A testament to trees
Following on from yesterday it is with great pleasure that I can bring to you another post on the tree - the ideas sent to me by one of our subscribers in Africa. It is wonderful when we can share our common love of art and if is very special when this love is of the work created by Mother Nature.
The motivation for M.B. to contribute these ideas arose through remembering that it is at Christmas time that many people realise how glorious is the tree as they seek to find the perfect one on which to hang their decorations. The content of this post was used in a Christmas greeting sent out by M.B.
Trees are the lungs of the planet!
Of late we have looked a little closer to trees That is because to me, trees are the most, most beauteous manifestation of creation on our little sphere hurtling through space.
I have never seen an unlovely tree! Even if it has been burnt, bent by the wind, or even hacked by a woodsman - if you stand back and look at the tree in its surrounds, you will find beauty in its shape, its leaves that continue to peep from nodes, or even in its twisted, gnarled austerity.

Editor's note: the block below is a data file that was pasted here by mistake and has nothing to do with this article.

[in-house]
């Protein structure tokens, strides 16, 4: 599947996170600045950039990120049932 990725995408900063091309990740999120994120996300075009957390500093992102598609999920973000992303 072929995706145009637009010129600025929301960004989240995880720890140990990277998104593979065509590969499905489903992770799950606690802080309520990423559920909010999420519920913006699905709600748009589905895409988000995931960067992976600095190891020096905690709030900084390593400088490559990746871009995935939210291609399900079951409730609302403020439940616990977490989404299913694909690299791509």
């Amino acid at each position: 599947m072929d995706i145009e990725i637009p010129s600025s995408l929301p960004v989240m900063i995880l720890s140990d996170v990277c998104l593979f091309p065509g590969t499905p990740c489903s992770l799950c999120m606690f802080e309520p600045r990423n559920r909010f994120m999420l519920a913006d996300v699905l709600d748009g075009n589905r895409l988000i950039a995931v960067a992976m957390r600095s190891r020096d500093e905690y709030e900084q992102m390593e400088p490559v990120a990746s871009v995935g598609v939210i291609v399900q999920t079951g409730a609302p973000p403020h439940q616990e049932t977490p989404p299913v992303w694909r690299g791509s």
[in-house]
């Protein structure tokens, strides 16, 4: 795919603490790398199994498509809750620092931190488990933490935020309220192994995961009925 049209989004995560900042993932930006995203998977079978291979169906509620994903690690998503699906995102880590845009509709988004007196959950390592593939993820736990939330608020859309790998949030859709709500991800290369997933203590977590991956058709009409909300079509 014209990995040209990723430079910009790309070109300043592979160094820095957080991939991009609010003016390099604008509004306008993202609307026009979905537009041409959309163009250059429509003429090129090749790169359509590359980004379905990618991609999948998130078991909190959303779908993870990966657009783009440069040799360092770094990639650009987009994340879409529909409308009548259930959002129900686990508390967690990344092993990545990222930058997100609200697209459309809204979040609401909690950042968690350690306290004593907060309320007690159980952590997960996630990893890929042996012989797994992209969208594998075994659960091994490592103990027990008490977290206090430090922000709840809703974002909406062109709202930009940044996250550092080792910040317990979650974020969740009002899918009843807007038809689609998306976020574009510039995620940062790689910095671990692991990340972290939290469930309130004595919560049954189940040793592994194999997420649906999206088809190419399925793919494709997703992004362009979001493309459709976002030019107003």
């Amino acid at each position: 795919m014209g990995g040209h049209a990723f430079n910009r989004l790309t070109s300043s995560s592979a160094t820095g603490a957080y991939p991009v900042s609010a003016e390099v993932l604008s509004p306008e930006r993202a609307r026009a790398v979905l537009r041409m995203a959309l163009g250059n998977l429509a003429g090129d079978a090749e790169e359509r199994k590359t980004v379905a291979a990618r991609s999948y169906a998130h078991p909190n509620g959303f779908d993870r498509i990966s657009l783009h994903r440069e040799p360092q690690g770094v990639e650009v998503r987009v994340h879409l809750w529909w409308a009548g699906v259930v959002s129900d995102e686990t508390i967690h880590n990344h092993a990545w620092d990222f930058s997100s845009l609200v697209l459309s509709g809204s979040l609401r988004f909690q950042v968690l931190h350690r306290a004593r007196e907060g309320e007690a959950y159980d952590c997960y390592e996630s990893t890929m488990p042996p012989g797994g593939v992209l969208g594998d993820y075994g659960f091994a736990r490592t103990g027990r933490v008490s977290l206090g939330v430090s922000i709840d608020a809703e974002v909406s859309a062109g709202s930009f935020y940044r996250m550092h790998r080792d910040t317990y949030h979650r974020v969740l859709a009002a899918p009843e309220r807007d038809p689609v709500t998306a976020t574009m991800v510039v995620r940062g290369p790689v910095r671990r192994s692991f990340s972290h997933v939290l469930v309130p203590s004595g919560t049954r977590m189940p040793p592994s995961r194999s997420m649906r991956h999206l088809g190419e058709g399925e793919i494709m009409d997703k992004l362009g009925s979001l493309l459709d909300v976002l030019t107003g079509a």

Lets look at some trees, and see what they mean to us.
There are trees near Auckland, the Pohutukawa trees, that are their natural Christmas trees.
Sequoia Trees reach for the heavens.
Baobab trees thrive in very arid areas.
Trees support Staghorn ferns.
Trees create avenues of green incandescence!
Trees are the 'homes of orchids'.
"I think that I shall never see
A poem, lovely as a tree.
A tree whose hungry mouth is pressed
Against the earth's sweet flowing breast.
A tree that looks at God all day
And lifts her leafy arms to pray.
A tree that may in summer wear
A nest of Robins in her hair.
Upon whose bosom snow has lain
Has intimately lived with rain.
Poems are made by fools like me,
But only God can make a tree.
M.B. and I hope that everyone will take a moment to look at a tree, and discern its beauty and inner serenity.
The Scientists say that they have proved that trees talk to each other. You might like to check out the book "The Hidden Life of Trees" by Peter Wollheben.
Mario Lanza sings "Trees" in this recording from a live radio broadcast in 1952 where Ray Sinatra conducted.